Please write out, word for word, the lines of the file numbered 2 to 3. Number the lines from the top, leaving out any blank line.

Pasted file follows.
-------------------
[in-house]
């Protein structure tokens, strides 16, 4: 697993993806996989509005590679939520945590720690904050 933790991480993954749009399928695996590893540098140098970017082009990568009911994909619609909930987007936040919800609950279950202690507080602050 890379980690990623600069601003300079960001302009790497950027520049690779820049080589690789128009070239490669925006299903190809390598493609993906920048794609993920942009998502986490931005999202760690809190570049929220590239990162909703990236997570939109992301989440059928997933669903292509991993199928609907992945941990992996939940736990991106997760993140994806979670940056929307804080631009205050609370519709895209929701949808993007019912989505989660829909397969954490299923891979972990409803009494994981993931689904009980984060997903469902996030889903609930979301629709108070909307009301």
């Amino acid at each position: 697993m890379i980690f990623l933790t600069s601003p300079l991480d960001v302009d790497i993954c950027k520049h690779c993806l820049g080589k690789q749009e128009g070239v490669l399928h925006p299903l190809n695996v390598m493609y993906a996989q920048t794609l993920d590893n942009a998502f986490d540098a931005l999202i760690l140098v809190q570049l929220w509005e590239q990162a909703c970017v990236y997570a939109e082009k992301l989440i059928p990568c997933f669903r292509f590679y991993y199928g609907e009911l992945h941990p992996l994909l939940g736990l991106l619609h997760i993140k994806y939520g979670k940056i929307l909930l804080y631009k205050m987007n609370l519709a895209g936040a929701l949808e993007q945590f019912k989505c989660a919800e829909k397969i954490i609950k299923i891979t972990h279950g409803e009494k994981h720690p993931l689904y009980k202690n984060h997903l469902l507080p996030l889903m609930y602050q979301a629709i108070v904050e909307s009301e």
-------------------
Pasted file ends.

């Protein structure tokens, strides 16, 4: 697993993806996989509005590679939520945590720690904050 933790991480993954749009399928695996590893540098140098970017082009990568009911994909619609909930987007936040919800609950279950202690507080602050 890379980690990623600069601003300079960001302009790497950027520049690779820049080589690789128009070239490669925006299903190809390598493609993906920048794609993920942009998502986490931005999202760690809190570049929220590239990162909703990236997570939109992301989440059928997933669903292509991993199928609907992945941990992996939940736990991106997760993140994806979670940056929307804080631009205050609370519709895209929701949808993007019912989505989660829909397969954490299923891979972990409803009494994981993931689904009980984060997903469902996030889903609930979301629709108070909307009301």
């Amino acid at each position: 697993m890379i980690f990623l933790t600069s601003p300079l991480d960001v302009d790497i993954c950027k520049h690779c993806l820049g080589k690789q749009e128009g070239v490669l399928h925006p299903l190809n695996v390598m493609y993906a996989q920048t794609l993920d590893n942009a998502f986490d540098a931005l999202i760690l140098v809190q570049l929220w509005e590239q990162a909703c970017v990236y997570a939109e082009k992301l989440i059928p990568c997933f669903r292509f590679y991993y199928g609907e009911l992945h941990p992996l994909l939940g736990l991106l619609h997760i993140k994806y939520g979670k940056i929307l909930l804080y631009k205050m987007n609370l519709a895209g936040a929701l949808e993007q945590f019912k989505c989660a919800e829909k397969i954490i609950k299923i891979t972990h279950g409803e009494k994981h720690p993931l689904y009980k202690n984060h997903l469902l507080p996030l889903m609930y602050q979301a629709i108070v904050e909307s009301e």